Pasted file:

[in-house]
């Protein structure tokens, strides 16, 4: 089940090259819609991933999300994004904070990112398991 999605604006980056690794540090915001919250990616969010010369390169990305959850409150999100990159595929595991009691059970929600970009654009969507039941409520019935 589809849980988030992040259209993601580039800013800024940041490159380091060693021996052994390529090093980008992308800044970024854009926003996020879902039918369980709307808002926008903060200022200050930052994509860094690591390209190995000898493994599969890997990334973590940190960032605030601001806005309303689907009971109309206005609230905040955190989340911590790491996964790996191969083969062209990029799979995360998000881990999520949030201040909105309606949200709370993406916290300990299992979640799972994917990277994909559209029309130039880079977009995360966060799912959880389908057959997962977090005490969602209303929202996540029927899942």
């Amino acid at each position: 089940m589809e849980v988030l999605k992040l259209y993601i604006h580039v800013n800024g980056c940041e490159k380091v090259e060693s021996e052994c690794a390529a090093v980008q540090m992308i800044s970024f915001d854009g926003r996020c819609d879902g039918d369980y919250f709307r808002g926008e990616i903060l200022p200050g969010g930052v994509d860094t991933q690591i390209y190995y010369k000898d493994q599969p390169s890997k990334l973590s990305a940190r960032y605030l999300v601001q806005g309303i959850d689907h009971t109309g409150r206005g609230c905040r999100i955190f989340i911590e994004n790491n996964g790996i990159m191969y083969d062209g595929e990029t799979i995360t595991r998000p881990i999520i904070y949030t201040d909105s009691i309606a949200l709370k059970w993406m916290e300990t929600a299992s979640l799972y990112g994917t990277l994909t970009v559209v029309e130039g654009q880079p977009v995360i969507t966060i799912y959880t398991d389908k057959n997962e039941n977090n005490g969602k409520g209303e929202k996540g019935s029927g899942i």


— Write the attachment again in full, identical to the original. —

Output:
[in-house]
């Protein structure tokens, strides 16, 4: 089940090259819609991933999300994004904070990112398991 999605604006980056690794540090915001919250990616969010010369390169990305959850409150999100990159595929595991009691059970929600970009654009969507039941409520019935 589809849980988030992040259209993601580039800013800024940041490159380091060693021996052994390529090093980008992308800044970024854009926003996020879902039918369980709307808002926008903060200022200050930052994509860094690591390209190995000898493994599969890997990334973590940190960032605030601001806005309303689907009971109309206005609230905040955190989340911590790491996964790996191969083969062209990029799979995360998000881990999520949030201040909105309606949200709370993406916290300990299992979640799972994917990277994909559209029309130039880079977009995360966060799912959880389908057959997962977090005490969602209303929202996540029927899942």
């Amino acid at each position: 089940m589809e849980v988030l999605k992040l259209y993601i604006h580039v800013n800024g980056c940041e490159k380091v090259e060693s021996e052994c690794a390529a090093v980008q540090m992308i800044s970024f915001d854009g926003r996020c819609d879902g039918d369980y919250f709307r808002g926008e990616i903060l200022p200050g969010g930052v994509d860094t991933q690591i390209y190995y010369k000898d493994q599969p390169s890997k990334l973590s990305a940190r960032y605030l999300v601001q806005g309303i959850d689907h009971t109309g409150r206005g609230c905040r999100i955190f989340i911590e994004n790491n996964g790996i990159m191969y083969d062209g595929e990029t799979i995360t595991r998000p881990i999520i904070y949030t201040d909105s009691i309606a949200l709370k059970w993406m916290e300990t929600a299992s979640l799972y990112g994917t990277l994909t970009v559209v029309e130039g654009q880079p977009v995360i969507t966060i799912y959880t398991d389908k057959n997962e039941n977090n005490g969602k409520g209303e929202k996540g019935s029927g899942i």